DENVER—When cancer patients with brain metastases have to undergo palliative radiation therapy, the one constant is that the treatment almost always results in complete loss of their hair.
“For many patients, the prospect of complete hair loss is a devastating consequence,” said Todd Scarbrough, MD, a radiation oncologist at Melbourne Internal Medicine Associates in Florida. “Not only do these patients have a limited lifetime, but hair loss—for both female and male patients—may adversely affect their social life, making their remaining days less fulfilling.”
In a report here at the American Society for Therapeutic Radiology and Oncology Annual Meeting, though, Dr. Scarbrough, who is on the adjunct medical staff of the University of Miami School of Public Health and at the University of Texas Health Science Center at San Antonio, said that since early 2005 he has been treating people with intensity-modulated radiation therapy (IMRT) instead of the standard two-beam whole-brain radiation procedure.
Three Instead of Two Beams
Instead of two beams, each covering half of the brain, IMRT uses three beams to more precisely focus radiation. It proved to be a classic case of more producing less—in this case, hair loss.
Of his 14 patients, six suffered no hair loss, Dr. Scarbrough said at his poster presentation. The other eight had only mild hair loss. All the patients treated in the program are still alive, Dr. Scarbrough reported, although one patient has experienced central nervous system disease progression.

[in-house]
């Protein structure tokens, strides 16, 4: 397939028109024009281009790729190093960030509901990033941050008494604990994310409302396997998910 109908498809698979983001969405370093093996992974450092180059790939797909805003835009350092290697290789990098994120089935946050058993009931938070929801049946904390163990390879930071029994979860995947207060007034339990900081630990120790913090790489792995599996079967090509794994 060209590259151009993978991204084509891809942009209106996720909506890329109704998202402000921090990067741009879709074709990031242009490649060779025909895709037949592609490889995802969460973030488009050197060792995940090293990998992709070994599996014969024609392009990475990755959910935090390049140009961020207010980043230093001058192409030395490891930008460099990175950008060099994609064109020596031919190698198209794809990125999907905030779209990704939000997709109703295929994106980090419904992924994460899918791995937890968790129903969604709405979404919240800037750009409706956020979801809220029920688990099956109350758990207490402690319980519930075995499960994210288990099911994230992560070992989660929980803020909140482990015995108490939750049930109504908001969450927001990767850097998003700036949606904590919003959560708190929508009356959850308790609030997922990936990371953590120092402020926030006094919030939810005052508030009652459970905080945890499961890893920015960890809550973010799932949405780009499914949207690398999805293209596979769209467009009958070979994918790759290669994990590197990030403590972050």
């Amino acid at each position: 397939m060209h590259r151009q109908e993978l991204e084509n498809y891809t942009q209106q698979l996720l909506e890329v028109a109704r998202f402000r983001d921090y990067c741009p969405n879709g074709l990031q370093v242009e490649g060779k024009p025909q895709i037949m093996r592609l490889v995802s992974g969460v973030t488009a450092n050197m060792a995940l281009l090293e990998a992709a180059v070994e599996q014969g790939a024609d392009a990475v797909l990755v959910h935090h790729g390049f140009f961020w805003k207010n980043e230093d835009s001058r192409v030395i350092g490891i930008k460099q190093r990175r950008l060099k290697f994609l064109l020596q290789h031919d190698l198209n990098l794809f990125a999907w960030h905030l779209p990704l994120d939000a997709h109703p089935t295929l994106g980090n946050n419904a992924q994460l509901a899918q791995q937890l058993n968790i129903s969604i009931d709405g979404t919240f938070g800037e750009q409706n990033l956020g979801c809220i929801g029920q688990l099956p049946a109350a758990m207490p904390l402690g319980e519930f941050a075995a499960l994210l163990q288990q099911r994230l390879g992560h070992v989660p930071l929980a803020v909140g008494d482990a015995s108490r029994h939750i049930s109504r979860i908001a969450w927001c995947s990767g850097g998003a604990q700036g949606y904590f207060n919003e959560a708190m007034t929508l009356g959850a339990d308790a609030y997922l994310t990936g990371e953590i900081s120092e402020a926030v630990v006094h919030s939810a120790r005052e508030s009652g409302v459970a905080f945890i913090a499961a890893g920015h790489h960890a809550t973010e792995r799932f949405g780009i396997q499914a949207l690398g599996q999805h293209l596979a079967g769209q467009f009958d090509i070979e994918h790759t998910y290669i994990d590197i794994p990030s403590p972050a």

“With standard two-beam whole-brain radiation, almost every patient loses all his or her hair,” he said. “We thought that by using a multi-beam approach we could do a better job of focusing the radiation on the tumors and less on the patients' scalps.”
The mean scalp dose of IMRT totaled 18.5 Gy and is significantly less than the two-field plans of 27 Gy. The difference in radiation between the two procedures reached significance at the p=0.00001 level, he said.
He explained that in the IMRT procedure the lenses of the eyes were contoured in the treatment planning as was the “scalp”—defined as the skin with 3 mm of underlying tissue, contoured as a “cap” from the level of the canthi to the vertex.
For the three-field beam arrangement, roughly opposed laterals were positioned to achieve perfect “lens superimposition” for maximal lens sparing on beam's eye views, along with a “hemivertex” field in which the couch rotated at 90º with the gantry aligned to provide a beam's eye view angle, usually a gantry angle of 35º to 55º.
No Scale of Alopecia
He said that subjective mild hair loss is truly in the eye of the beholder because there is no scale to describe stages of alopecia: “In some cases, mild hair loss could be thinning of the hair; in other cases it might refer to areas of the scalp that are devoid of hair, but no one has yet devised a scale for alopecia.”
No significant skin toxicity occurred either on the scalp or skin behind the ears. All patients had some remaining hair at the end of treatment and in the first follow-up four weeks later.
Dr. Scarbrough said he could find no correlation between the radiation dose the patients' received and hair loss.
All the patients in the study had Stage 4 disease with metastases to the brain. “Our treatments are palliative, and as such sometimes they are not reimbursed,” Dr. Scarbrough said, “However, if third parties do pay for the palliation, they will often pay for the intensity-modulated radiation therapy, which is more expensive than two-beam irradiation.”
More Expensive & Still Unproven
Still, the expense is a big factor, noted ASTRO's Chairman of the Board, Theodore Lawrence, MD, Professor and Chair of Radiation Oncology at the University of Michigan. “It may be difficult to sell to patients the idea that they might be able to protect their hair with a procedure that is both more expensive than the standard and unproven.”
He said that the physics behind the concept is sound and there should be less of a dose of radiation to the scalp. Nevertheless, Dr. Lawrence said the treatment needs to be compared in a randomized trial to determine its true effectiveness.